The English then remount and set upon the remaining Scotts who flee in all directions.  Scottish loses exceed the size of Balliol’s entire force many times over (Balliol loses only 35 knights and esquires and no archers.)
 
                It was a stunning victory against enormous odds and would leave Scotland in turmoil for decades to come.
 
The Battle in DBMM
 
 
Edward Balliol and the Disinherited (110 points)
2 Reg Bl(S) with CIC (Balliol)
2 Reg Sp(O)
8 Reg Bw(S)
1 Reg Kn(O) (the “Germans”)
(18 ME )
 
The Scotts (128 points)
The Earl of Carron (Robert Bruce)
18 Ireg Pike(I) 1 with CIC
 (12.5 ME)
 
The Earl of Mar (Earl Donald)
18 Reg Pike(I) 1 with Gen
 (12.5 ME)
 
The Numbers
 
                To roughly balance points, I used a very low estimate of 10,000 for Scottish numbers based on approximating  total strength from causality figures.  Casualty figures tend to be a tad more accurate than initial number estimates since casualties can at least be counted.  The Deeds of Edward III give Scottish loses as “18 bannerets, 58 knights, 800 esquires, 1200 well armored infantry [armati] and many common footmen [pedites]”.  This gives 2076 dead amongst those with at least some armor.   Doubling this to account for “common footmen” and then doubling this again to account for survivors gets us near 9000 or about 4500 per Scottish battle.  Rogers thinks Scottish numbers were much larger, at least 15,000, so there is plenty of room to add another Scottish battle.  (Contemporary sources give the Scotts 40,000.)
 
                Conversely I took the largest estimate of Balliol’s numbers (500 men at arms and 2000 other “foot”) and then applied a liberal conversion ratio.  Balliol’s force contained many noted long service campaigners so all troops are rated as Regular to reflect both experience and leadership.
 
 
The Battlefield and Set Up
 
The battle can be played on a 4 X 4 in 25 or 28mm scale.  Balliol sets up on one end of the board with two low hills 160 paces apart and about 400 paces from the back edge.  The edges of the board should have several steep hills and bogs to channel the Scottish advance.  The Scotts set up 400 paces from Balliol’s line.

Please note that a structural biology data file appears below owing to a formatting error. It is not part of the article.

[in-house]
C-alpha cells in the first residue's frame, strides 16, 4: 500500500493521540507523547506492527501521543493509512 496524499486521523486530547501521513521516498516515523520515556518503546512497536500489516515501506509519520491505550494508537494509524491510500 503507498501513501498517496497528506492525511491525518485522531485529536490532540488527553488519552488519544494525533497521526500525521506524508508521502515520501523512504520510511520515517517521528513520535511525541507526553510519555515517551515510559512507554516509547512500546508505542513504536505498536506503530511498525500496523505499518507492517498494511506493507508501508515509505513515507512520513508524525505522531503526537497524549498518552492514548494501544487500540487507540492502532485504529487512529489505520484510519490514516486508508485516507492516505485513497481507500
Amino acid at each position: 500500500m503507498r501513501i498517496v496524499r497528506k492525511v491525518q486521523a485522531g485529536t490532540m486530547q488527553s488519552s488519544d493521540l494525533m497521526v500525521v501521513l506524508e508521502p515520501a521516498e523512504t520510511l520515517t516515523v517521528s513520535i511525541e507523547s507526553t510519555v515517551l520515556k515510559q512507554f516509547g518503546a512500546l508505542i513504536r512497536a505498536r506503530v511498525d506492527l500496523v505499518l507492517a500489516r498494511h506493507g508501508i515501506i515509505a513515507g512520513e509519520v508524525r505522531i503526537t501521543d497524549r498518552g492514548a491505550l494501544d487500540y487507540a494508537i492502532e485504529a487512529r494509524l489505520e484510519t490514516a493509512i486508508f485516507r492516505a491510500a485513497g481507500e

Historical Set Up
 
To match the historical set up I had Balliol’s two elements of Blades set up between the hills with the Bw(S) in two blocks of 4 set up on the hills.  Rogers believes that some of the foot got captured Scottish spears and formed a fourth rank behind Balliol’s men at arms.  As the convoluted DBMM rules for Spear support don’t allow any bonus against Pike, I instead set up the two elements of Spear just outside the TZ sticky zone as a hole plugger.  The mounted Germans were kept as a final reserve.
 
                 I set up the Scotts in several different ways.  Initially I did the battle as a DBMM100 game with only one General per side and the battles lined up in column behind each other.  Instead of colliding the effect was to just feed extra stands into the front battle.
 
                I then ran the game several times in the current format with the two Scottish commands, starting parallel but using every available PIP to move forward causing them to hit the English line in a historically accurate uncoordinated manner.
 
Special Rules
 
1) If playing with several players have each player command a Scottish Battle (you may add a third Scottish battle if you have an extra player).  The Scottish player who kills Balliol’s Blade element wins (other Scotts and Balliol lose – this should make for a keen competition to close first with Balliol).  You may also add another “Disinherited” General  and split Balliol’s forces between two players.
 
2) The Scotts automatically get the first turn.
 
3) You may allow Balliol’s Spear to give +1 Rear Support to the Blades as the Spear are equipped with long Scottish “Spears”.